CGI PROGRAMMING WITH PERL The calendar and course schedule CGI programs were written in the Perl programming language by Larry Wall. The powerful and elegant Perl syntax made it possible to develop this application quickly and easily. While Perl programs may not run as efficiently as programs written in other languages such as C, Perl performance was more than adequate for this application. The MsqlPerl Adapter[8] by Andreas Koenig was used to make Perl 5.0 scripts capable of connecting to and communicating with the mSQL daemon. CGI PROGRAMMING WITH C/C++ The campus map was expected to be a popular and frequentlyvisited application. Because the WWW server hardware resources were already overloaded, the map CGI programs needed to retrieve and modify an image quickly after the Mini SQL database was accessed. While either C or Perl could handle the implementation of these map programs, the developers chose C because compiled C code normally executes faster than interpreted Perl. The Mini SQL package includes a library of C routines for accessing and modifying a mSQL database and, like the MsqlPerl Adapter, the C routines are high-level, which makes programming easier. THE GD GIF C LIBRARY A requirement for the campus map was that locations -buildings and departments -- be indicated with an arrow on the campus map image. While perusing the WWW FAQ file, developers found a reference to an image manipulation library, the gd GIF C library[9], developed by Thomas Boutell. The gd GIF C library contains routines for creating and manipulating GIF images, including polygon drawing routines. Developers used the polygon drawing routines to place an arrow on an otherwise unmarked campus map image. Coordinates for determining how the arrow should be placed were stored in the database along with other building data. PRODUCTION DETAILS To create the master campus map image, the appropriate layers -- buildings, roads, and sidewalks -- were selected from the Physical Plant AutoCAD map and exported to an encapsulated postscript file. The master map was edited to create zoomed sections. Two tools, ghostview and ImageMagick, were used to create four-bit images (sixteen colors). The xpaint tool was used to touch up the images, add color, and determine x and y coordinates for each building. Student workers built the department lists, including phone numbers and addresses, from the campus phone book and undergraduate catalog. Staff members and students shared the load of taking photographs of campus buildings. Image map files were created for main map and six zoomed maps, and CGI programs were developed to access the database and dynamically generate the appropriate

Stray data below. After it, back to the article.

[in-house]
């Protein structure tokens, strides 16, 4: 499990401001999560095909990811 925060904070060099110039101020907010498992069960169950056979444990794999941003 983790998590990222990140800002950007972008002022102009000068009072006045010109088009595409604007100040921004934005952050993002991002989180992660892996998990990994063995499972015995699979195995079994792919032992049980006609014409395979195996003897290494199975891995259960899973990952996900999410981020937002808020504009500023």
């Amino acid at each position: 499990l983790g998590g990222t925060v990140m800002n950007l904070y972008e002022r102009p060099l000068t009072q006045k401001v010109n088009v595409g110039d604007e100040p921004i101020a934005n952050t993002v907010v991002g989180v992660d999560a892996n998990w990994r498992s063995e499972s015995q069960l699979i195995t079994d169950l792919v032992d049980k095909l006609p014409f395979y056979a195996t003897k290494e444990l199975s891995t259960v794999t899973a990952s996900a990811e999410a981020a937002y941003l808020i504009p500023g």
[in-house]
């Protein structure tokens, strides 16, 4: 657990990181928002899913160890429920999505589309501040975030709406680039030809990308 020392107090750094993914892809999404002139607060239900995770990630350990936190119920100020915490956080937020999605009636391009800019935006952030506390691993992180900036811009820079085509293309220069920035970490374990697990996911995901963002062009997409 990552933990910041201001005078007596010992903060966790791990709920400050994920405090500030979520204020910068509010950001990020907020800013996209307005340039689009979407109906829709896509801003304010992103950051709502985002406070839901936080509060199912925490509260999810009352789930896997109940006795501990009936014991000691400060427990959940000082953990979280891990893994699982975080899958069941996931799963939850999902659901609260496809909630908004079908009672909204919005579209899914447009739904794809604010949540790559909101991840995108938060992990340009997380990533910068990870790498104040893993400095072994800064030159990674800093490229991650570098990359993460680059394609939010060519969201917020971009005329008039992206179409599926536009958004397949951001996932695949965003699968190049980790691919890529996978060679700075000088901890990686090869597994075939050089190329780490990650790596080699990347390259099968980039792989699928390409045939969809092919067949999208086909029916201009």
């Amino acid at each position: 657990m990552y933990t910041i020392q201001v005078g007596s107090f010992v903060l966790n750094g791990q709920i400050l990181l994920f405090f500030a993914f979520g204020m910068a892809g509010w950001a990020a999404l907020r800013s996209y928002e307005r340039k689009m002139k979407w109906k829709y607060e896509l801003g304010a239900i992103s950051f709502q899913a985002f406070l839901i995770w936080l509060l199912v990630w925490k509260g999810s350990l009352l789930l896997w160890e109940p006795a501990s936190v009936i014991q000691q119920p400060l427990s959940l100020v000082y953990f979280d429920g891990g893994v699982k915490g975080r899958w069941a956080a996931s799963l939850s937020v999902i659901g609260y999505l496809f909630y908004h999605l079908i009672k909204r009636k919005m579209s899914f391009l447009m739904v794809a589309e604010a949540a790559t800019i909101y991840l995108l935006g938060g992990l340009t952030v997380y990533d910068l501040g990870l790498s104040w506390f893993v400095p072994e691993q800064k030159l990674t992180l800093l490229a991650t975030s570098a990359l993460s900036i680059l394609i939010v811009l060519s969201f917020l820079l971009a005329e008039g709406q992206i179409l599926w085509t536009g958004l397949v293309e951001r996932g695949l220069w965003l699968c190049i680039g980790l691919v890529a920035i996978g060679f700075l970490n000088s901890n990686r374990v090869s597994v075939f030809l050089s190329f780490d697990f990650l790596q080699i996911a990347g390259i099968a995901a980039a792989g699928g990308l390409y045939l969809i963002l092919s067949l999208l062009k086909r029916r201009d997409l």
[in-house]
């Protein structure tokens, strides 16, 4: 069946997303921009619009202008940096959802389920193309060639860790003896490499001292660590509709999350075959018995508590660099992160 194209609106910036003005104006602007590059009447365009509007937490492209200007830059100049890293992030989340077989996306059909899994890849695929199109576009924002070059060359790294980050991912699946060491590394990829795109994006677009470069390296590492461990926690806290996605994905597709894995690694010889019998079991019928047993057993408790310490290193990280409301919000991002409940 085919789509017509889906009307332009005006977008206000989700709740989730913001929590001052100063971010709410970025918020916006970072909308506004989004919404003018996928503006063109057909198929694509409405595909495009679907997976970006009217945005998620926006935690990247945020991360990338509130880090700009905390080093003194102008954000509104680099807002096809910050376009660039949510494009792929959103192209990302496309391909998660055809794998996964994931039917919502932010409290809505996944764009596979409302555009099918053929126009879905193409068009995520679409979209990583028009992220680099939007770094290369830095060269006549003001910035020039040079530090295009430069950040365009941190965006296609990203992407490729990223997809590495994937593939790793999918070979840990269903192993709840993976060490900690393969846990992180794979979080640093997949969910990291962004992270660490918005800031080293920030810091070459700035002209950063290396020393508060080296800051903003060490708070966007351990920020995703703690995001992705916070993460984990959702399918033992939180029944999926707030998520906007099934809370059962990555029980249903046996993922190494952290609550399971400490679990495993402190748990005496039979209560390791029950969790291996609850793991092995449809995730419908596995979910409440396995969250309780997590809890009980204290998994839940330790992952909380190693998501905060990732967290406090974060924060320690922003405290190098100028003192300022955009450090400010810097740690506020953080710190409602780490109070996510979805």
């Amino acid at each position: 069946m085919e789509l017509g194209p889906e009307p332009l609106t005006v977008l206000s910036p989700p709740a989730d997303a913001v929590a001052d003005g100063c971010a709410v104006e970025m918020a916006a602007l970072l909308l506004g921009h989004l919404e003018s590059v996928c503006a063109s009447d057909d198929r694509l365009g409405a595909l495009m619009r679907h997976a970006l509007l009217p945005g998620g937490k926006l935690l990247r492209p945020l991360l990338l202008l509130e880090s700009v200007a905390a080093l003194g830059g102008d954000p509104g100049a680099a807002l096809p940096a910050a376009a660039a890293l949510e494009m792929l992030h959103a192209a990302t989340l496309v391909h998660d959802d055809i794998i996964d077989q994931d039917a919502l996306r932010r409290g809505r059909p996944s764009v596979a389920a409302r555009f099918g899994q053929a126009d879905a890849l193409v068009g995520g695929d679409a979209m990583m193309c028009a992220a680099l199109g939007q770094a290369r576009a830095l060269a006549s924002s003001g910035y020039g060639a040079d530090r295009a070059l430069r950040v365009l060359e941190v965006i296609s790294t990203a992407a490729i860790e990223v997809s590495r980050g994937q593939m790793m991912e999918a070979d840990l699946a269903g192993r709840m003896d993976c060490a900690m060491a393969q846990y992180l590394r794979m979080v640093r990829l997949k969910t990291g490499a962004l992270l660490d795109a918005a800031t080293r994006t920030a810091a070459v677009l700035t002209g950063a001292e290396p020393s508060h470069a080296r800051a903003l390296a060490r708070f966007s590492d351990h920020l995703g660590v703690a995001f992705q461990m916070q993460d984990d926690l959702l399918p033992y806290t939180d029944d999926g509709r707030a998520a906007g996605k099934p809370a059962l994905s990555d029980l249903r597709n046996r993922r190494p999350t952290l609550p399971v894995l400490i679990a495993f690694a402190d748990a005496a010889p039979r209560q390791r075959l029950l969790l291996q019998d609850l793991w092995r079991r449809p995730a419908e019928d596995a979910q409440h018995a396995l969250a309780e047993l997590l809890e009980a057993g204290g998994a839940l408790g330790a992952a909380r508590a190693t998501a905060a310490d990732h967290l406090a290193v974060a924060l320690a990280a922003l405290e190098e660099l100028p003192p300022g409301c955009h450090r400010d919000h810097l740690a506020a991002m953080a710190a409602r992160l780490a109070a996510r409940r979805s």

Web pages. The course schedule required two major activities: (1) populating the course schedule database and (2) building the CGI programs to support communication between the WWW daemon and the mSQL daemon. The raw course schedule data was obtained from the UM administrative mainframe. A student worker wrote a Perl program to parse the course schedule data file and populate a Mini SQL database. Staff members wrote Perl scripts to process user queries, construct the appropriate select statements, retrieve data from the Mini SQL database, and then display the retrieved data using HTML. In production mode, the raw course schedule data file is automatically transferred to the WWW server, and UNIX cron jobs on the WWW server periodically refresh the course schedule database by parsing the new course schedule data file, dropping the old course schedule tables, and building new course schedule tables. Building the campus calendar required defining the set of possible event types, designing the appropriate database tables, and developing the CGI scripts to support the necessary queries. Modules were added to allow certain individuals to add, edit, and remove events. Authentication was handled by htaccess password protection using the Mini SQL/Apache authentication module. PERFORMANCE Overall, the three applications have been very successful. The online course schedule was used for the first time during the 1996 Spring semester. During the weeks before fall preregistration began for the 1997 Spring semester, students probed the Provost's office for information on when the WWWbased course schedule would be available. The on-line course schedule was available more than a week before the paper version came out, and it received hundreds of "hits" only days after becoming available. The on-line course schedule continues to be a convenient and helpful service to students, faculty, and staff. There were several unexpected benefits from each application. For example, an administrator needed to know which classrooms were used for what purposes. By searching on location within the on-line course schedule, the question could easily be answered. An effort is now underway to display calendar items through the campus cable television service. RESPONSIVENESS/ACCESS TIME When the campus map was first made available, the UM WWW server was an SGI Indigo system which also served as the campus POP mail server, news server and gopher server. The response time on map queries was unacceptable; as a result, developers temporarily moved the map to a separate workstation. After the WWW server hardware was upgraded to an SGI Challenge L system, the map was moved back. Since then response time has been more than adequate.